Simply put, an engine is a pump. By increasing its ability to ingest fuel and air, convert it to energy, and evacuate the remains, it will make more horsepower. We set out to show just what you can expect from installing a better-flowing intake manifold on your mildly modded LS1 Pontiac using Chris Kirchner’s ’99 T/A.
If you’re just joining us, here is a little background information. We started off with a lightly modified LS1 that had an old MTI T1 cam (221/221 degrees duration at 0.050 and 0.558/0.558 lift on a 112-degree LSA, versus the 202/210-deg, 0.496/0.496 lift, 116-LSA that came stock), a set of mid-length headers, a Hooker exhaust, and an LS1 Motorsports lid. The mid-length headers were tossed and we picked up some power by going to new BBK 1.75-inch-primary long-tube headers. We converted the car to a 90mm LS2 intake so that we could run a Zex plate nitrous system.
The two engine mods we’ve installed so far have enhanced the performance of our LS1, but now we’re looking to take it a little further by ditching our modified LS2 manifold for the FAST LSXR 102mm intake. For an apples-to-apples comparison, we installed an LS1 intake to establish a new baseline on the Ramsey’s Performance Dynojet.
Previously, we were running...
Previously, we were running a modified LS2 intake on our T/A to utilize the Zex Plate Nitrous System. For the sake of this test, we demoted the car back to a stock LS1 intake with a factory 76mm throttle body.
The LS1 intake flowed adequately for a stock LS1 back in the day, but was retired after the ’00 engine model year. It was replaced by the LS6, another 76mm intake, which flowed considerably better.
F-Body LS1 and LS6 intakes are easy to differentiate since the LS1 has an EGR provision behind the inlet and the LS6 does not. However, don’t be fooled. To this day there are still people trying to pass off LS1 intakes as LS6s to make a buck. Corvette LS1 intakes did not come with the EGR provision, so it visually looks identical to the LS6 intake. The only sure way to tell if its an LS6 is to flip it over and see if there is a flat bottom, identifying it as such. See the chart to check your intake manifold. The average price for a legitimate LS6 intake on eBay is around $400-$550, used and new.
Greg Lovell at Anti Venom...
Greg Lovell at Anti Venom lent us a spare LS1 and LS6 intake for our testing. Side by side, it’s hard to tell the two apart.
While the LS6 is a good intake, the manifold developed by FAST is even better. The engineers flipped the LS1 market on its head when it came out with the original 78mm and 90mm intakes. Since then, FAST has made dramatic improvements over its previous designs to bring out its ultimate creation, the 102mm LSXR. While the 346ci LS1 doesn’t come close to utilizing this intake’s full potential, it still did well in our test. With a good set of heads or a more aggressive cam, the intake will efficiently deliver even more power.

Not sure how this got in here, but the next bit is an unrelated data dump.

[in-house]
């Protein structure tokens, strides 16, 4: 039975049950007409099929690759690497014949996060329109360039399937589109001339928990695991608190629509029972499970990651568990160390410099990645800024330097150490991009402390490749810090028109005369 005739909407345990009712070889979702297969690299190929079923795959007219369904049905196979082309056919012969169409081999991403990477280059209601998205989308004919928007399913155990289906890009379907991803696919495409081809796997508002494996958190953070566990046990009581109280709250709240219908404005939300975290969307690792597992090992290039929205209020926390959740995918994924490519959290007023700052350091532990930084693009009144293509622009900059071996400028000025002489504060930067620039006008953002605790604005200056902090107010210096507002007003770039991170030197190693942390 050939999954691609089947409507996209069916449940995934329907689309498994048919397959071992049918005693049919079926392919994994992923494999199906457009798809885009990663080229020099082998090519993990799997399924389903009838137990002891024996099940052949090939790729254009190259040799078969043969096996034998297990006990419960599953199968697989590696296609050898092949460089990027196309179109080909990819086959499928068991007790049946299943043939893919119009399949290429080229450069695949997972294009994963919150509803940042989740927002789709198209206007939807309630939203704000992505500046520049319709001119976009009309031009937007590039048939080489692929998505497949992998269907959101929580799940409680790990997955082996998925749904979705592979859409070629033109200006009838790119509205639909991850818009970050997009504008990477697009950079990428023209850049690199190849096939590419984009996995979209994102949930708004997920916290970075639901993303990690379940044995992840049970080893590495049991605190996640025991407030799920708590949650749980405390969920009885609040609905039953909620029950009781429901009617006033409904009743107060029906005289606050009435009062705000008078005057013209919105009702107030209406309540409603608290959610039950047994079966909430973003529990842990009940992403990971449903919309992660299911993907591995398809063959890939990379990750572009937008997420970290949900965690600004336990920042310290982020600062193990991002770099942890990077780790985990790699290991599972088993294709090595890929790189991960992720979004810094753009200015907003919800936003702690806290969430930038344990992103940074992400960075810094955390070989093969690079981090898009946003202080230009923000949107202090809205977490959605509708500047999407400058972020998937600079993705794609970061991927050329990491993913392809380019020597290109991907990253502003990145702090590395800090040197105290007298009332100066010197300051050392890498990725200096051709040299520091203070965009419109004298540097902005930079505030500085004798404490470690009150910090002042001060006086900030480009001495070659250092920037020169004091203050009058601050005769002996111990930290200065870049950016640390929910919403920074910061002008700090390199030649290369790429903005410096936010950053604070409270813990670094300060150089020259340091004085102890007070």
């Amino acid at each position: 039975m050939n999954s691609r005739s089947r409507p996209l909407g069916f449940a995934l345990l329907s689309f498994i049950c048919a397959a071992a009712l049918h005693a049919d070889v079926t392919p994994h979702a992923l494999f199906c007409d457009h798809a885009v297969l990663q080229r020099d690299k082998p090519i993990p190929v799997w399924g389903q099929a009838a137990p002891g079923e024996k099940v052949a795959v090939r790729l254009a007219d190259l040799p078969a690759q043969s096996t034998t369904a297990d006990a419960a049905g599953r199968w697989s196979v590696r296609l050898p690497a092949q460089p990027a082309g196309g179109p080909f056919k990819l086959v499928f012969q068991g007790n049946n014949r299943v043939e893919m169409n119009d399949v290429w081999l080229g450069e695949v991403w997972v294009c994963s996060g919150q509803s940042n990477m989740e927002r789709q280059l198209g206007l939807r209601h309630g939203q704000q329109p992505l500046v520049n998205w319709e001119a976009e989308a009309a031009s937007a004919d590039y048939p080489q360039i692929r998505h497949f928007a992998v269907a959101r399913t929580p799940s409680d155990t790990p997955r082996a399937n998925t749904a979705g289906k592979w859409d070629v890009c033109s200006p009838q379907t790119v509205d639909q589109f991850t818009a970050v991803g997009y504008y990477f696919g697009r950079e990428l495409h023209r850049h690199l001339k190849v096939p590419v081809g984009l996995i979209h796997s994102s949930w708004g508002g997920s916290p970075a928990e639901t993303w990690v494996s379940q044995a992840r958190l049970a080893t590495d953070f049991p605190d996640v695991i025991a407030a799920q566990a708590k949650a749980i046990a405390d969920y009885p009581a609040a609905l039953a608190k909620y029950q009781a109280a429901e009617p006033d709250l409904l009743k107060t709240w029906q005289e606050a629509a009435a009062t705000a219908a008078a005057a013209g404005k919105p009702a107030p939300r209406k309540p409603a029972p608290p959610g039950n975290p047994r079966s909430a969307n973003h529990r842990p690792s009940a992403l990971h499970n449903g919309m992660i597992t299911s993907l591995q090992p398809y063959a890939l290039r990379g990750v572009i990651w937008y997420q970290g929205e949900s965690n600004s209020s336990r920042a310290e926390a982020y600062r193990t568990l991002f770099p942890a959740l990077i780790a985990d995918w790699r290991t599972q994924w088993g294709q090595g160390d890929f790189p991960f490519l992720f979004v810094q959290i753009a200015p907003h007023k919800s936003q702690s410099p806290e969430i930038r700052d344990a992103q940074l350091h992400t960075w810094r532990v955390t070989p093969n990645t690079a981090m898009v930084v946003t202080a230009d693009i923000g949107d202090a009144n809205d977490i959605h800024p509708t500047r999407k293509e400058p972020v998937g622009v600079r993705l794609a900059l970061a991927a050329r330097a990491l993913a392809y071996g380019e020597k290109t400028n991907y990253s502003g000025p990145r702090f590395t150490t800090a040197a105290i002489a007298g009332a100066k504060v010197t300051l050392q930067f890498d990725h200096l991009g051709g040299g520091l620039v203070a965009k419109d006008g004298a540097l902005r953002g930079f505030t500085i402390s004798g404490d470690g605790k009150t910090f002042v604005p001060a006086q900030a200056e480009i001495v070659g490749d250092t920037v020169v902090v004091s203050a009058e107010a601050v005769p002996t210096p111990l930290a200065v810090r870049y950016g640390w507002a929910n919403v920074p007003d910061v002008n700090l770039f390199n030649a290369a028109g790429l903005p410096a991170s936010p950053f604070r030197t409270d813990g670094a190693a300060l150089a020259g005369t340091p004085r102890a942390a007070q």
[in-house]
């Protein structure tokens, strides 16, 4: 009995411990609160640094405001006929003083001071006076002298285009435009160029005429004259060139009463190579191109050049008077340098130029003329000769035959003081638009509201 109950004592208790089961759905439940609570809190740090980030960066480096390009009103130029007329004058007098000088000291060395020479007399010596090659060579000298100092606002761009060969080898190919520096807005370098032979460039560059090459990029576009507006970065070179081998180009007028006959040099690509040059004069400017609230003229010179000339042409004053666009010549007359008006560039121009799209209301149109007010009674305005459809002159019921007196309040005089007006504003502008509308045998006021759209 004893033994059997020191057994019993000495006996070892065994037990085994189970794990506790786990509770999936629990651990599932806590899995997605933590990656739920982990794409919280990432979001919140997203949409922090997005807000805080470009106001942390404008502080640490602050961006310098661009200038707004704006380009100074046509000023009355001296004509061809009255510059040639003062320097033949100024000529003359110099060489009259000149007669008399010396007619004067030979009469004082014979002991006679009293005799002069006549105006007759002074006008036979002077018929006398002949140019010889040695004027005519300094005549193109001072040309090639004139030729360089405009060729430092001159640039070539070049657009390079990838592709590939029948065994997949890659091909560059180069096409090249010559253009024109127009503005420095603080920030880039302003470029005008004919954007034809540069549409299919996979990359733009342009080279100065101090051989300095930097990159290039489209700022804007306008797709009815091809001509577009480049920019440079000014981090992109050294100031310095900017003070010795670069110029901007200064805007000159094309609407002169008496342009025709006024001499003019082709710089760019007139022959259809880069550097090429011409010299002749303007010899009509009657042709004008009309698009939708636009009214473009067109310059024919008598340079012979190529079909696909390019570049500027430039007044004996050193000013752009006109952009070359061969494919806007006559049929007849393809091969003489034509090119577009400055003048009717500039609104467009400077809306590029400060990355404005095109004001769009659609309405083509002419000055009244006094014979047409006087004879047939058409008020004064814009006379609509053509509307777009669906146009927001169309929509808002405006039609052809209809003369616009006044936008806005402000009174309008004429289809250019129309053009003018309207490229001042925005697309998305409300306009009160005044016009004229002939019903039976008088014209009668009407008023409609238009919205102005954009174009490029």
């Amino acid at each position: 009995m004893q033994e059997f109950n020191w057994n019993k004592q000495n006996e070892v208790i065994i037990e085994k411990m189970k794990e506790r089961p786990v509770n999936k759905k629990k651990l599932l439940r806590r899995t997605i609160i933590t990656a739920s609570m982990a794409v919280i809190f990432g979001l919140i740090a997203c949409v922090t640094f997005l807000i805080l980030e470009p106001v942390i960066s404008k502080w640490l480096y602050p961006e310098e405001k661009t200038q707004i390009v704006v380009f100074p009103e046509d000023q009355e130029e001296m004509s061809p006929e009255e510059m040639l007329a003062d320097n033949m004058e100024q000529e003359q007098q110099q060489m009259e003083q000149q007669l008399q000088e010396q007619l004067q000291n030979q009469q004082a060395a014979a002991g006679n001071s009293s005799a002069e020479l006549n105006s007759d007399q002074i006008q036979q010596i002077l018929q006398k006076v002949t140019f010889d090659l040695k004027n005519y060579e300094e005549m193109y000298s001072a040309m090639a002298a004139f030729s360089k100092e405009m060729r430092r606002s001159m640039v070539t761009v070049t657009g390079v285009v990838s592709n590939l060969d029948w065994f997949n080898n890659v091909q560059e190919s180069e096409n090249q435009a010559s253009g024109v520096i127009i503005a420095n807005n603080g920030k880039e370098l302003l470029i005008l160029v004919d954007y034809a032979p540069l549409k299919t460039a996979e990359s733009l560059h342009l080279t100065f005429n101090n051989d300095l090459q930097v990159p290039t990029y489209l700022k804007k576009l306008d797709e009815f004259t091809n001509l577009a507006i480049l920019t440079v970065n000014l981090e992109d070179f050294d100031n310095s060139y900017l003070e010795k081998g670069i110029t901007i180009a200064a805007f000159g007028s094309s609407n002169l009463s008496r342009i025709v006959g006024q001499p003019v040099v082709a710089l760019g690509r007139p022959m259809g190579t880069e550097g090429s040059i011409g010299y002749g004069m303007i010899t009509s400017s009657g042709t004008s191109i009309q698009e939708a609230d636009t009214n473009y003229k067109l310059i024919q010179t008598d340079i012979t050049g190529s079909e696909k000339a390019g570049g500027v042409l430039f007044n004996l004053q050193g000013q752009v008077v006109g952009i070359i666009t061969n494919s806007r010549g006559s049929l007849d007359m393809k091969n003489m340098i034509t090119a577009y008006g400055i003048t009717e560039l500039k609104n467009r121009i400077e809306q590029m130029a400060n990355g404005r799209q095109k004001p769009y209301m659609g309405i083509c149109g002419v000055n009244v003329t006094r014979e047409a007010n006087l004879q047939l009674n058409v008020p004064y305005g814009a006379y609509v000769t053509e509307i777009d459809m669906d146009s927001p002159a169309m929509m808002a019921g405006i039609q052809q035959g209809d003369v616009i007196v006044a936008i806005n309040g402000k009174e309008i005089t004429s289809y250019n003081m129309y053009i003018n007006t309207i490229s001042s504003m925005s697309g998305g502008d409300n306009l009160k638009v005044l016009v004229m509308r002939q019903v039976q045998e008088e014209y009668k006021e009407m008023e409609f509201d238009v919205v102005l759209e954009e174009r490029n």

Not only was the LSXR 102mm intake developed as an upgrade over the previous units, it was also designed to work with four-bolt, popular-sized throttle bodies without a problem. Brian Reese, vice president of product and business development at the Comp Performance Group, discusses the LSXR series manifold.
Brian Reese: “The 78mm manifolds were discontinued years ago because people weren’t buying them. Then, we replaced the 90mm intake with the 92mm, which required making some tooling changes to the original LSX manifold. I figured if we are forced to change the tooling, we might as well improve the manifold and increase the bore, yet still ensure that all FAST and OEM 90mm, four-bolt throttle bodies bolt on.
“Our latest manifold is the 102 LSXR, which also accepts 90 and 92mm four-bolt throttle bodies, so producing a 92mm LSXR is unnecessary. The LSXR replaced the LSX manifold because it offers multiple improvements and value over the LSX—it has both front and rear MAP sensor provisions, handles higher levels of boost, has individual runners and increased plenum volume, and it fits Corvettes without modification.
“There’s a rumor that the larger diameter manifold is too big for stock or small-cubic-inch LS engines. This is 100-percent false. The larger size simply reduces restriction, this is true regardless of engine size or modifications.”
Let’s see how the LS1, LS6, and FAST intakes compare on the dyno.
This LS1 intake has the EGR...
This LS1 intake has the EGR removed and a plug installed to seal it off.
LS6 intakes did not use an...
LS6 intakes did not use an EGR system.
Underneath the LS1 intake...
Underneath the LS1 intake we see this hump and a larger gap. The LS1 intake has less plenum volume and a different, laid-over runner design than the LS6.
The underside of the LS6 intake...
The underside of the LS6 intake is flat and appears slightly thicker than the LS1.
The swap from LS1 to LS6 took...
The swap from LS1 to LS6 took us less than 15 minutes since it uses the same fuel rail. We dropped the four rear 8mm bolts into the manifold prior to installation. Since the engine sits so far under the cowl, we wouldn’t have been able to install the bolts once the intake was in the car.
All buttoned up, and with...
All buttoned up, and with the stock 76mm throttle body and stock injectors, the LS6 picked up roughly 15 rwhp over the factory LS1 intake with no other changes.